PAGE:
CONCEPTUAL COLLABORATION
Across Centuries, Cultures, and Distances

ROBERT FLYNN JOHNSON
Curator Emeritus
Achenbach Foundation for Graphic Arts
Fine Arts Museums
of San Francisco

Valentin Popov’s evolution as an artist is an amalgamation of his stringent fine art training in the Ukraine and his absorption of modern popular culture in the United States, where he has resided as a citizen for the past twenty years.

In his mature work, Popov has always been obsessed with the notion of the superhero both as savior but at times also sacrificial victim leading to sainthood. There is humor and irony in his work, but beneath that seeming superficiality is a seriousness of purpose. We live in an uncertain world that yearns for heroes to rescue us from the terrors that surround us on
a daily basis, whether it presents itself as crime, poverty, or a deadly virus.

In recent years Popov, in his infrequent travels back to Ukraine, enlisted associates to seek out and acquire at flea markets, discarded oklads - sheet metal coverings that once framed old religious icons. Since 2000, Popov has utilized these authentic oklads in framing his painted recreations of icons depicting his repertoire of modern comic book superheroes.

As Popov became more absorbed in the history of religious icons in his native Ukraine, he became aware that it was not a lost art, but that there was a whole school of contemporary artisans who were honoring the past by continuing the tradition of making meticulous icon replicas.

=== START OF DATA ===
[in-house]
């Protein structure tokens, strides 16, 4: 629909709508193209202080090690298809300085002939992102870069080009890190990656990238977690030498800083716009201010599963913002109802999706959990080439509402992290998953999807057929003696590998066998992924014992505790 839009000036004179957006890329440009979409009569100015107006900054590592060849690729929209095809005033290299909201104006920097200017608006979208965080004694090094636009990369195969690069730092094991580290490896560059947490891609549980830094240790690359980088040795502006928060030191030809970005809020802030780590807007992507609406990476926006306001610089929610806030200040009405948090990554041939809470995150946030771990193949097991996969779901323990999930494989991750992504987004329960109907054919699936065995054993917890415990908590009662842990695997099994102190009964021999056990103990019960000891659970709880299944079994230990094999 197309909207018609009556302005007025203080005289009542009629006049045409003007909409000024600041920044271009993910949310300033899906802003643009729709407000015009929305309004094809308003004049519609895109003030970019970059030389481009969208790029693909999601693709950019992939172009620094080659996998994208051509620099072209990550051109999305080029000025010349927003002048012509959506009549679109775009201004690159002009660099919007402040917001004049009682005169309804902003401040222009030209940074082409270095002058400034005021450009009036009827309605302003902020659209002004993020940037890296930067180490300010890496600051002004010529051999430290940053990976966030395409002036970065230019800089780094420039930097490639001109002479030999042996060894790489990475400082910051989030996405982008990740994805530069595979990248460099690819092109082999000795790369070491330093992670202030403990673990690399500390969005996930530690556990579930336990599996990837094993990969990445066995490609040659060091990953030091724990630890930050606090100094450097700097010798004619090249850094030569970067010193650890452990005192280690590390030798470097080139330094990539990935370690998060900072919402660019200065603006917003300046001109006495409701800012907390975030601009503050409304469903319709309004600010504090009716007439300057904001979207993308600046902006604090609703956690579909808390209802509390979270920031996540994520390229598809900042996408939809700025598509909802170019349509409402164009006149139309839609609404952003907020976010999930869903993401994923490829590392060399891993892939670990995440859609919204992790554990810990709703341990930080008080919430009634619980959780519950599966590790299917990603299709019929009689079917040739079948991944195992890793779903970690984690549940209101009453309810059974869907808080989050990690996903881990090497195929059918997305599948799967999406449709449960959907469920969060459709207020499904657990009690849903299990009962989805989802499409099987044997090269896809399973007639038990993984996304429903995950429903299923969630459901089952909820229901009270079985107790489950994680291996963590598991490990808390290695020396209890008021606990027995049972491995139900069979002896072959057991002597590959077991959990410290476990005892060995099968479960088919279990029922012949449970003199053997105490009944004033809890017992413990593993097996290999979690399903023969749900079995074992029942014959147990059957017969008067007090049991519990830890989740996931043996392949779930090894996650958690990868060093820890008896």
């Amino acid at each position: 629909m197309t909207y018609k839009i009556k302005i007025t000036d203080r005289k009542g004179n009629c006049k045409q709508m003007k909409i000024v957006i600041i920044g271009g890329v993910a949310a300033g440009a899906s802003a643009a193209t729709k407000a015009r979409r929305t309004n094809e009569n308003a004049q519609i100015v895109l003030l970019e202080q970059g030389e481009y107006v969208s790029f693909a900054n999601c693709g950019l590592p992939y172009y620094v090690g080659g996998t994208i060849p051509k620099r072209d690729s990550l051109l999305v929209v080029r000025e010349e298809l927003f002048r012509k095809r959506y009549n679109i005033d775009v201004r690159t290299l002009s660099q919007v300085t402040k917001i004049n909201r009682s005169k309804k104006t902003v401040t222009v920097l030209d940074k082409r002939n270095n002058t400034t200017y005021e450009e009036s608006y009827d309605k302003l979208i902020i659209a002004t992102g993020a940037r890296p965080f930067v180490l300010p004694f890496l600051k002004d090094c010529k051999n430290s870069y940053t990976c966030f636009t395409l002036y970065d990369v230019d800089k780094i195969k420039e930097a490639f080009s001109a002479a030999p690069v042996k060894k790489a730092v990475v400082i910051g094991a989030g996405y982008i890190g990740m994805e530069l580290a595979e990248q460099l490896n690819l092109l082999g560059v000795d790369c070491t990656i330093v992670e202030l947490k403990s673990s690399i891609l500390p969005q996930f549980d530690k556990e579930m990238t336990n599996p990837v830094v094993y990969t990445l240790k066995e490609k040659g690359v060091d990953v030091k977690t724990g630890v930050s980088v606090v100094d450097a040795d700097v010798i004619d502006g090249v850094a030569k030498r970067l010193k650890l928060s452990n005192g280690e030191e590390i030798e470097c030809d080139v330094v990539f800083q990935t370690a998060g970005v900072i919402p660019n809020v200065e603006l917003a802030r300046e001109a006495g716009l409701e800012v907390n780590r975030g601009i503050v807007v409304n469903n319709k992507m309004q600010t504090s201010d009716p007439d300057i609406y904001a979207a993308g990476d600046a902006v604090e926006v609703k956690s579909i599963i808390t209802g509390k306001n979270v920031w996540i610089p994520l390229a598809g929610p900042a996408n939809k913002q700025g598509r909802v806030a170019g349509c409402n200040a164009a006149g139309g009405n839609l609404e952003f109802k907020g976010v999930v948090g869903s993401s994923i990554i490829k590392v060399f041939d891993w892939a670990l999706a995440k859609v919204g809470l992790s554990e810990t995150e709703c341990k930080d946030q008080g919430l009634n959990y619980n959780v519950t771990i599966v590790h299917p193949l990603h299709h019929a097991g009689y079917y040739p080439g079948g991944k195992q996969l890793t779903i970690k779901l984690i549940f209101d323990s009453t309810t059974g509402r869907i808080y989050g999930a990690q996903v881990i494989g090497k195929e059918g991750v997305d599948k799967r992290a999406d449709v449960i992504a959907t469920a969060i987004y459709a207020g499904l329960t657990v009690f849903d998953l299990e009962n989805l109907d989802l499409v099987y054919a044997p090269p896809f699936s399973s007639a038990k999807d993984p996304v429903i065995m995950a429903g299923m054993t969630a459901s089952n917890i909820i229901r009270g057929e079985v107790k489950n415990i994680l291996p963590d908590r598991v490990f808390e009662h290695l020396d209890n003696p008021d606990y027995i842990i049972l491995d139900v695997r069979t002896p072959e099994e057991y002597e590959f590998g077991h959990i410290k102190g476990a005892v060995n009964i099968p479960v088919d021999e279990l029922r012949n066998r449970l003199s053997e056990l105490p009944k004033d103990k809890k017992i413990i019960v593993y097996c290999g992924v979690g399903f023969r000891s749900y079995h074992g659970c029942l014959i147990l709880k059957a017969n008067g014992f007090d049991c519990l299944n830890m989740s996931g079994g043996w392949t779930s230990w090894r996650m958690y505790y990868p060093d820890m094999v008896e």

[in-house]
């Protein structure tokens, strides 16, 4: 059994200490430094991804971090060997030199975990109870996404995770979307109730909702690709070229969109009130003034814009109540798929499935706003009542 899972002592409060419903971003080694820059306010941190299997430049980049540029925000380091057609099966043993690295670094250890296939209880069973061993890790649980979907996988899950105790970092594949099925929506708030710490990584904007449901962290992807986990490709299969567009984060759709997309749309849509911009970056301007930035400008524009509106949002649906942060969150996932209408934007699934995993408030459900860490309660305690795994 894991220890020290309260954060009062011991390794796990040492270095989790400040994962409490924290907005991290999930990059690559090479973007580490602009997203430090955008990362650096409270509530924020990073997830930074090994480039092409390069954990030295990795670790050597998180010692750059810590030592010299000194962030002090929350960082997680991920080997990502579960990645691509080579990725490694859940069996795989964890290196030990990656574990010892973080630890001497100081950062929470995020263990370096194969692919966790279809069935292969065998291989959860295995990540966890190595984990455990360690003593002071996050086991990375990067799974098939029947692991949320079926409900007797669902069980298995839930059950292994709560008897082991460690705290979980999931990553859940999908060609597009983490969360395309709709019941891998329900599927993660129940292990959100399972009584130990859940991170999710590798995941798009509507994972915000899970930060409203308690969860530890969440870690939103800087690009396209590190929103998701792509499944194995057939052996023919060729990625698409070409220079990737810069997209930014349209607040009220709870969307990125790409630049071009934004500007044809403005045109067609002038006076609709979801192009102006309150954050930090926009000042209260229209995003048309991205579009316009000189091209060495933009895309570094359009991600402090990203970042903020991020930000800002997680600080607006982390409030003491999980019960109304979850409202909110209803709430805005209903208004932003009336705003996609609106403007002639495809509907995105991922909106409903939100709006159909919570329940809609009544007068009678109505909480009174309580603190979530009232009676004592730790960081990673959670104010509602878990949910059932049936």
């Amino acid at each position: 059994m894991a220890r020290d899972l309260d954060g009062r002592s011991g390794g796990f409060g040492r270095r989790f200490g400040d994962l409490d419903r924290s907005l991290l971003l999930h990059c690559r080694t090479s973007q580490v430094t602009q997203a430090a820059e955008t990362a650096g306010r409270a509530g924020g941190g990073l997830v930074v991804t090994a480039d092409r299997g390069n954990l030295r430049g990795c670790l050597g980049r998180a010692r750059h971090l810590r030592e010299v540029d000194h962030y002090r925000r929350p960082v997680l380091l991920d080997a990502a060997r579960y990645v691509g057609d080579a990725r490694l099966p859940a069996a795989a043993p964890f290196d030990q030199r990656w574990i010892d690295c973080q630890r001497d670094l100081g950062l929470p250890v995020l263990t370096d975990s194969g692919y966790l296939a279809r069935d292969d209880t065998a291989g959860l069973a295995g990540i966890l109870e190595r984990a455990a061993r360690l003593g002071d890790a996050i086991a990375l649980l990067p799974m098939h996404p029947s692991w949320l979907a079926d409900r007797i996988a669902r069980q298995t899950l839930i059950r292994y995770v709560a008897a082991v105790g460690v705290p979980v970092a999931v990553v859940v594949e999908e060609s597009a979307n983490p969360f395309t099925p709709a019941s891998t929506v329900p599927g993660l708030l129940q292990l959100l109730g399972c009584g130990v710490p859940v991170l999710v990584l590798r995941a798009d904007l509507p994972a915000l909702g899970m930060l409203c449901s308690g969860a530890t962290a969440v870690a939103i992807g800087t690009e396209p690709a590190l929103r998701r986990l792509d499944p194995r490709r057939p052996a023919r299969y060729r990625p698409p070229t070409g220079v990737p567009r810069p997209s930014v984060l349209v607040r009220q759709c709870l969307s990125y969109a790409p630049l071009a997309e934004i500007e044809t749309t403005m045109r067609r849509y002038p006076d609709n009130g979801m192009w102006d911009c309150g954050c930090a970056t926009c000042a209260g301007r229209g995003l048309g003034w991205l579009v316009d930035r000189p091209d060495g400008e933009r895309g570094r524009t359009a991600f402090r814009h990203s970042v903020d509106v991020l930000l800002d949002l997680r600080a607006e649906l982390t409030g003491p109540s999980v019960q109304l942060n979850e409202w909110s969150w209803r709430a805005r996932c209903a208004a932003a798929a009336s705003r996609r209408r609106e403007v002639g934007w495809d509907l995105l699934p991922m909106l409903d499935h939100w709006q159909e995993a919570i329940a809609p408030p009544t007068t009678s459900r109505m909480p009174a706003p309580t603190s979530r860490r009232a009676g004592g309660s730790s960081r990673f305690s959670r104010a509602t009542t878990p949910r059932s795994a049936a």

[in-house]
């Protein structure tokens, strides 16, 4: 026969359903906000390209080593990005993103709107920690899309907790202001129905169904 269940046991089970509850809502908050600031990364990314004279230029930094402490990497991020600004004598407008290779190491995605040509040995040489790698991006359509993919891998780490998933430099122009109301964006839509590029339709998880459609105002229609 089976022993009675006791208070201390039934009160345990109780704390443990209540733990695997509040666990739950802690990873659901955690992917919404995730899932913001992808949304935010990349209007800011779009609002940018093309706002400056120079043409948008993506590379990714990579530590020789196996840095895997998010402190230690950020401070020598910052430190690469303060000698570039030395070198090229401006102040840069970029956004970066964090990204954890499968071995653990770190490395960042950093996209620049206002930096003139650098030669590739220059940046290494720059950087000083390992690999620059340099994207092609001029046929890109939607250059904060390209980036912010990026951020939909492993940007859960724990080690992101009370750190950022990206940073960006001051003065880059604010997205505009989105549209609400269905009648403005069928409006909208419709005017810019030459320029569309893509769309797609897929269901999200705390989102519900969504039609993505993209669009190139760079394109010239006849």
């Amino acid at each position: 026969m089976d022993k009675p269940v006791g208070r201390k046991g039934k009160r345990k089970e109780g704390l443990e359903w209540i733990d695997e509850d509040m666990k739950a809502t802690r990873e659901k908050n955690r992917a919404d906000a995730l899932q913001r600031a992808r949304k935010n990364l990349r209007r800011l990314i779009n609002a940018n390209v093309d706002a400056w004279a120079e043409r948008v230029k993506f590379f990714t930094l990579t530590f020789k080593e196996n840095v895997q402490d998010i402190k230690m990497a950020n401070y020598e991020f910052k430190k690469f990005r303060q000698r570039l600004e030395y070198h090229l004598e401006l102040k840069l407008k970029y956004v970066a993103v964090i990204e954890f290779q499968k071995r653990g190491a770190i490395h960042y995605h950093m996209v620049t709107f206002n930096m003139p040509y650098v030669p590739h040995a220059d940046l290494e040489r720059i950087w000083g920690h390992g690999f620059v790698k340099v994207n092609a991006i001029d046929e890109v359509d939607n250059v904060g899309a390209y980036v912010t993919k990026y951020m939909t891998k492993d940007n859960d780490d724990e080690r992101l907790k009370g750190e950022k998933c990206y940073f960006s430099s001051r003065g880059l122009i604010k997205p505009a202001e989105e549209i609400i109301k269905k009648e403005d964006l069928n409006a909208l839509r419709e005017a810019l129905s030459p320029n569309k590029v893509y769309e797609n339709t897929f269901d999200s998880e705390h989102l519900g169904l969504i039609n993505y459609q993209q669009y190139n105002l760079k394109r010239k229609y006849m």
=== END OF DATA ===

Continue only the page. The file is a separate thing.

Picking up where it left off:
Always open to new conceptual ideas and challenges, Popov engaged his childhood friend, Serhii Shyshlovskyi, with a proposal: could some of those Ukrainian artisans be open to working with him, utilizing his pop culture imagery, in employing their centuries-old skills to make stunning new collaborative “icons”? The answer was affirmative, as can be witnessed by the stunning work that resulted

The artisans Elena Bublik, Liudmila Udovitchenko, and Lidia Yashenko (all women) come from the Ukrainian cities of Dniper and Poltava. Called the “Serhii Shyshlovskyi Group” after Popov’s boyhood friend, they go by their art names “Light”, “Fate”, and “Lily”. The evolution of each work is not merely a copy of an earlier work, but a painstaking original process between Popov and these artisans thousands of miles away.

First Popov produces detailed sketches on his computer, referencing ancient Christian iconography. He then substitutes and refines his pop culture subject matter until a finished and unified composition is completed. That “model” is then sent to the Ukraine where, under the overall supervision of his friend Shyshlovskyi, Popov’s conceptual vision is turned into reality. The whole process is a coordinated team effort as each of the artisans utilizes her particular skills. One would do the gesso carving and gold leaf; another would paint the faces; and the third would add the clothing, lettering, and backgrounds. Each
artisan’s specialty is necessary to create a unified whole.

For Popov, his art went from concept to collaboration to completion, from his adoptive country to his country of origin, then back again.

He has acknowledged the craftmanship in Ukraine that has kept the icon tradition alive for generations. In employing, directing and inspiring these fine artisans, Valentin Popov has reimagined icons with the startling originality of his modern vision.